OBJECTIVE: This study aimed to assess how meniscus damage and baseline cartilage thickness influence the rate of cartilage loss and knee pain. METHODS: Of 4796 participants in the Osteoarthritis Initiative, 86 had baseline and 48-month follow-up quantitative magnetic resonance imaging data for medial compartment cartilage thickness. Baseline meniscus pathology was scored by a musculoskeletal radiologist using Whole-Organ Magnetic Resonance Imaging Score. Findings were correlated with 72-month Knee injury and Osteoarthritis Outcome Score. RESULTS: Univariate analysis showed cartilage change was not influenced by demographic variables. Multivariable regression revealed that initial cartilage thickness (−1.07 mm at 48 months for every 1 mm decrease at baseline, P < 0.001) and meniscus extrusion (−0.33 mm if present at baseline, P < 0.001) were the strongest predictors of medial compartment cartilage thickness at 48 months. Knee injury and Osteoarthritis Outcome Score pain scores did not correlate with cartilage loss. CONCLUSIONS: Baseline cartilage thickness and meniscus extrusion are important and independent predictors for accelerated cartilage loss. However, the degree of cartilage loss did not correlate with midterm change in clinical outcome scores.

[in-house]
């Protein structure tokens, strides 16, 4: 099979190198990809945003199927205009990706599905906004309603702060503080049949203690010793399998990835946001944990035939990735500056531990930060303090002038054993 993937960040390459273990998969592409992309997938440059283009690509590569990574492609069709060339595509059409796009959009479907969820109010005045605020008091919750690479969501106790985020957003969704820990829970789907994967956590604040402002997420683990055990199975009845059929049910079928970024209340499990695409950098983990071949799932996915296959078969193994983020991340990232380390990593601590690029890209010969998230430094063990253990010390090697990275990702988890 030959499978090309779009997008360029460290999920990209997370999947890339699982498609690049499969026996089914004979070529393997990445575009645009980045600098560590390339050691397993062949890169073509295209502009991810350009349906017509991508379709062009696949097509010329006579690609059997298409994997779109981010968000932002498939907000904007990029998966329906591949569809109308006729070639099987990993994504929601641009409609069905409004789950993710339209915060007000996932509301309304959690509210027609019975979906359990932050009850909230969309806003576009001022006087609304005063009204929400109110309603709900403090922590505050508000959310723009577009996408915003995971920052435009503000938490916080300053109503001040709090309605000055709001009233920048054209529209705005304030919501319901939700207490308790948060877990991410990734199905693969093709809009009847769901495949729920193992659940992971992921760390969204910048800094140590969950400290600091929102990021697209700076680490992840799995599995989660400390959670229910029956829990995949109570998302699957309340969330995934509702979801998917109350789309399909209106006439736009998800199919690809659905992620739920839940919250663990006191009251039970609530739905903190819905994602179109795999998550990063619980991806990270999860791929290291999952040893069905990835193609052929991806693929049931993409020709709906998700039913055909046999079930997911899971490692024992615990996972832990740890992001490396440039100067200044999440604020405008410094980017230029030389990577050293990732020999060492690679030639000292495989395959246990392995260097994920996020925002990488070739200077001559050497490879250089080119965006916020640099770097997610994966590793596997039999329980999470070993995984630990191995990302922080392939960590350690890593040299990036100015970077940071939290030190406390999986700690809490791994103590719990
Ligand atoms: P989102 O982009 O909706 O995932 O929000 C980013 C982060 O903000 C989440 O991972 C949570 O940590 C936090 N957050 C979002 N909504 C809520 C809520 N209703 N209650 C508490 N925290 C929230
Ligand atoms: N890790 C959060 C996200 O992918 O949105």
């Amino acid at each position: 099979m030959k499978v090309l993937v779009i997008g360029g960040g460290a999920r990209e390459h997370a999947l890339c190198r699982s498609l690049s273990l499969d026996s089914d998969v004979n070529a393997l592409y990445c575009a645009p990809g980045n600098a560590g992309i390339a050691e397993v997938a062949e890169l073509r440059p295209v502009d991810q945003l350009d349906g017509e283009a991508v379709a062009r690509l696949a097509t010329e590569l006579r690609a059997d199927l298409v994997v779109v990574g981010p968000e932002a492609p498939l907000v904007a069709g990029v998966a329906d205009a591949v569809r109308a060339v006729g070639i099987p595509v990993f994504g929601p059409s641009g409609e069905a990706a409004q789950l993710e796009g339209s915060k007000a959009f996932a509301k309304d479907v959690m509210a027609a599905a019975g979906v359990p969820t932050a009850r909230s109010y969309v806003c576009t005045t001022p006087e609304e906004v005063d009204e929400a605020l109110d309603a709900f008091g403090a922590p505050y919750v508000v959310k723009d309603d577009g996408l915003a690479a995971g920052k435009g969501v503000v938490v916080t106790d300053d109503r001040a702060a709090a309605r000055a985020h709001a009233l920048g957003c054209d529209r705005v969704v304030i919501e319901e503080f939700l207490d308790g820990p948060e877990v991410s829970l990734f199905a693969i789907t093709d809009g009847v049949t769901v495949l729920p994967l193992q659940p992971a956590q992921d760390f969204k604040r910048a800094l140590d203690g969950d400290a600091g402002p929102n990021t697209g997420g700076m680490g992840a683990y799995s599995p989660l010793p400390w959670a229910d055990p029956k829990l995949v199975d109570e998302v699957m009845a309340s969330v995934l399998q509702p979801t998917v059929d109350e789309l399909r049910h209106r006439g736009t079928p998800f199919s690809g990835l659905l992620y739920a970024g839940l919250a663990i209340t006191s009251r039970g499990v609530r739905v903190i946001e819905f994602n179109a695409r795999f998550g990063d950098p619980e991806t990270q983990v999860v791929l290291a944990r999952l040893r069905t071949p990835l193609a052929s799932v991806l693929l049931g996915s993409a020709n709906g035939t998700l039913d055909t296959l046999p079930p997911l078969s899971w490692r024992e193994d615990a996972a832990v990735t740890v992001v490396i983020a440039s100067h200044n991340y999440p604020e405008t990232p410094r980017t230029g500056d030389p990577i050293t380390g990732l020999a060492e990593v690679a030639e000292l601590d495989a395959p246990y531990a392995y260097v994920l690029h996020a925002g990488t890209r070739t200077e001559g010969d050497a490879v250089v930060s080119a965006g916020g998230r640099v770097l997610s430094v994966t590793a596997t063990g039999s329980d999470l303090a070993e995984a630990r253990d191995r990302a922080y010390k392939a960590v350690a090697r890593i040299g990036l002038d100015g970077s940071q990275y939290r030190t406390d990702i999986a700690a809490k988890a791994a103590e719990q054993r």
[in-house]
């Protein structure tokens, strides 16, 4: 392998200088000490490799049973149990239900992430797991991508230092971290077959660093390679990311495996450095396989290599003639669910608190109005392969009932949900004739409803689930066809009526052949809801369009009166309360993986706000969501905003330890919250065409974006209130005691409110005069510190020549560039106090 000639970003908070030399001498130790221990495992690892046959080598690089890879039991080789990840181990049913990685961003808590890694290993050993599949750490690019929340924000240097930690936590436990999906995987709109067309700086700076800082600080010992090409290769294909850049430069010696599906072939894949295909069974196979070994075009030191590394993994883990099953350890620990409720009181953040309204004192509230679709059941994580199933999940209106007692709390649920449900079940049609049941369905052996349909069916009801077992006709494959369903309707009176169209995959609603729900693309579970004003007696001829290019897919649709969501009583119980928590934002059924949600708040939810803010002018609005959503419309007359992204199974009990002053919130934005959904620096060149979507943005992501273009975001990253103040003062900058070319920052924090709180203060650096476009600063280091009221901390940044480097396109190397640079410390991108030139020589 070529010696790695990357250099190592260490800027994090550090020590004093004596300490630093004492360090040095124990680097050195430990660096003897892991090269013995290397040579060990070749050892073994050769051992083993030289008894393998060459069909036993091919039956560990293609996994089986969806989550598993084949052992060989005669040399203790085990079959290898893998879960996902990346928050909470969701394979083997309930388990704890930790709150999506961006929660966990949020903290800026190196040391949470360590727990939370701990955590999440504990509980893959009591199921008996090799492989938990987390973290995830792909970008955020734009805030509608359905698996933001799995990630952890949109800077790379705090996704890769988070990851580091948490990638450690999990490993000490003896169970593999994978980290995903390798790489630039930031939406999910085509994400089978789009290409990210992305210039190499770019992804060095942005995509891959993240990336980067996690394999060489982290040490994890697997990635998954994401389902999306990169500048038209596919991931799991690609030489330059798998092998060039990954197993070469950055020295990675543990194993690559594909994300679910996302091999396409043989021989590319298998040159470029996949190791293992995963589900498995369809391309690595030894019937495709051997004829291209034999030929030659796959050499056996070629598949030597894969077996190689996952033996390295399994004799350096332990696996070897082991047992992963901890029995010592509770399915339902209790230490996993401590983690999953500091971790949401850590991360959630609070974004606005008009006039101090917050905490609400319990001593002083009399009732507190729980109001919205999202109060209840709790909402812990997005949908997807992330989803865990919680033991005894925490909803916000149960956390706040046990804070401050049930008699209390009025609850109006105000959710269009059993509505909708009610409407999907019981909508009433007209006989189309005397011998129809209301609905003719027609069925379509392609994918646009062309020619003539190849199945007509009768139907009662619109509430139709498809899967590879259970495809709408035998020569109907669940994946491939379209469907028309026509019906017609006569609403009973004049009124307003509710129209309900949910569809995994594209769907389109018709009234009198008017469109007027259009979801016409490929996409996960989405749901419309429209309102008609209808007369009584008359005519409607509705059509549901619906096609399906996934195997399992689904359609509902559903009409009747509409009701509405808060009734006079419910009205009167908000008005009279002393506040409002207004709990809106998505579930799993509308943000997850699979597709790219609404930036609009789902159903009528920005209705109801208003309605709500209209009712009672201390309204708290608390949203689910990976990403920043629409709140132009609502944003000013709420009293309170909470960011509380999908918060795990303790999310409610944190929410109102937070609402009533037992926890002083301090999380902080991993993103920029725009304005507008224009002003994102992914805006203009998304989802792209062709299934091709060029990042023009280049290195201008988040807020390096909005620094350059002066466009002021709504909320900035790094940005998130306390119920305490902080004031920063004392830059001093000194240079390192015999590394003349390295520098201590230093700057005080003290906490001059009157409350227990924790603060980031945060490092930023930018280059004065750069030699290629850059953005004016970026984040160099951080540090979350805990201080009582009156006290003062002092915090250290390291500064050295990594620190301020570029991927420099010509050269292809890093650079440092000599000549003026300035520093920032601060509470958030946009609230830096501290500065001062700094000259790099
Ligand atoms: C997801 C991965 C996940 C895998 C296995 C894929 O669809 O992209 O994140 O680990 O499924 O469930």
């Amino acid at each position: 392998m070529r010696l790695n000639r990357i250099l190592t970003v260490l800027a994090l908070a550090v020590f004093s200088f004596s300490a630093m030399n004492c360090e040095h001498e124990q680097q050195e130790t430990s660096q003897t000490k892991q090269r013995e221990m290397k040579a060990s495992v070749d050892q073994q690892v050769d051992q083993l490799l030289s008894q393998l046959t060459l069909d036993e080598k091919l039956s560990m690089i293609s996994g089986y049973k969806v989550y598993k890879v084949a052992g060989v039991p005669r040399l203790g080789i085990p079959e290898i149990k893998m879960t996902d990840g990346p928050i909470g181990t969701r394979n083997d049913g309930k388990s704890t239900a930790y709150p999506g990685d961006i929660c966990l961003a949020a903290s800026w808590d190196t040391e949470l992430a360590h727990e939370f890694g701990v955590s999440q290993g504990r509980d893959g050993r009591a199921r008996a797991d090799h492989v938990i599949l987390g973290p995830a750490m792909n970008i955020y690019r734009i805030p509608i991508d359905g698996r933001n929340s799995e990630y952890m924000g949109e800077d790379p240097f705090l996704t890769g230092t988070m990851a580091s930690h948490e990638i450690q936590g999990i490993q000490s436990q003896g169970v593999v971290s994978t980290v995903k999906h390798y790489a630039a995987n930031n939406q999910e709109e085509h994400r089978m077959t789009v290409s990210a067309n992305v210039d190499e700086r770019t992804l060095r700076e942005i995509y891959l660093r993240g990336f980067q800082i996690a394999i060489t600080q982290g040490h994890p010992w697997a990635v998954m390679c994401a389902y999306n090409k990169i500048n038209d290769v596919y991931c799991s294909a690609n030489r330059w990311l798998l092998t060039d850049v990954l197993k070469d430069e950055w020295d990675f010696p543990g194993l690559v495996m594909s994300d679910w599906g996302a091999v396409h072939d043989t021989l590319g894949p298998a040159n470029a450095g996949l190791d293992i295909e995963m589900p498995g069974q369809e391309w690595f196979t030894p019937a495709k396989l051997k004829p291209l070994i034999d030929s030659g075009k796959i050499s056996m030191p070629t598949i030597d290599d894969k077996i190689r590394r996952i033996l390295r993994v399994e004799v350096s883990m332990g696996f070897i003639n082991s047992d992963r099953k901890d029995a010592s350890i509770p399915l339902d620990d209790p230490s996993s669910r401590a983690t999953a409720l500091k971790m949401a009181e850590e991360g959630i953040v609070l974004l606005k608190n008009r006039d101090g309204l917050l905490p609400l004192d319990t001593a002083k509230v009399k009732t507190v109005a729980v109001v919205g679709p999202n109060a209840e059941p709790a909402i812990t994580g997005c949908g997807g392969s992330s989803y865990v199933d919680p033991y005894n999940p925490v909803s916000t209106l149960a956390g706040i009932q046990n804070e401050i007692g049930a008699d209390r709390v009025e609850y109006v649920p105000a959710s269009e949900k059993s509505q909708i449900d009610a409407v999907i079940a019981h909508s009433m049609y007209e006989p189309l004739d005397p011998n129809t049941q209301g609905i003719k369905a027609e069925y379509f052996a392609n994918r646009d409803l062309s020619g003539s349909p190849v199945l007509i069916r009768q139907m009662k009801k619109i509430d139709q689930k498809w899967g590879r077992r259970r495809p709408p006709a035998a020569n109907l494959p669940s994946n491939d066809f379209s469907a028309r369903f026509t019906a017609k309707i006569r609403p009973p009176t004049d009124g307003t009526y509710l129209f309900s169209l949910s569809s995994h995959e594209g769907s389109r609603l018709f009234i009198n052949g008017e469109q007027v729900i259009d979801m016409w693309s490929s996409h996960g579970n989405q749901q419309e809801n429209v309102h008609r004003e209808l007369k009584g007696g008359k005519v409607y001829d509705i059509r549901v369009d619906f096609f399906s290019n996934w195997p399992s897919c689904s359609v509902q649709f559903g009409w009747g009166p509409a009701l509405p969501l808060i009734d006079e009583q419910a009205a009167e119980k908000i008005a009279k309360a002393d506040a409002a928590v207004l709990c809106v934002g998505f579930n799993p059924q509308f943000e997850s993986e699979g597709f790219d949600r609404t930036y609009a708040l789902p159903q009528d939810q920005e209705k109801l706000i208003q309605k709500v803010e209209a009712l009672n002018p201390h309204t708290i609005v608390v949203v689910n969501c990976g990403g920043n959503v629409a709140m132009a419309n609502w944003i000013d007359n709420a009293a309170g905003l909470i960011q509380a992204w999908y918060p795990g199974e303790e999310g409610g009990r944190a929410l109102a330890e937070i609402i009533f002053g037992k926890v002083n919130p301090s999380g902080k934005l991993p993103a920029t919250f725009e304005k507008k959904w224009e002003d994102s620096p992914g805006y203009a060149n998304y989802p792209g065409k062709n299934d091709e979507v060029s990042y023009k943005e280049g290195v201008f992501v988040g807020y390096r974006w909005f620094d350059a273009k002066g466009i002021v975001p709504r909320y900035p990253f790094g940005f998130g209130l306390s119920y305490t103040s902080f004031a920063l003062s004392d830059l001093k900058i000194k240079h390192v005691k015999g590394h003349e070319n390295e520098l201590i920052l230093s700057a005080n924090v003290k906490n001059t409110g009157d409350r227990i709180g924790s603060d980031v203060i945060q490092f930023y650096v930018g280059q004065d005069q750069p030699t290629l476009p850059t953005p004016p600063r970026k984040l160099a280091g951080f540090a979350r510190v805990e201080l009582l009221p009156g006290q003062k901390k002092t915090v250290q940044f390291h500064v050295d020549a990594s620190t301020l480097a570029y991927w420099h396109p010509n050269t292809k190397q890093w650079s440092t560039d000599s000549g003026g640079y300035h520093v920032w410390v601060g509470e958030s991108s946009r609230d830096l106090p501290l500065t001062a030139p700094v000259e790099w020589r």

ASJC Scopus subject areas
- Radiology Nuclear Medicine and imaging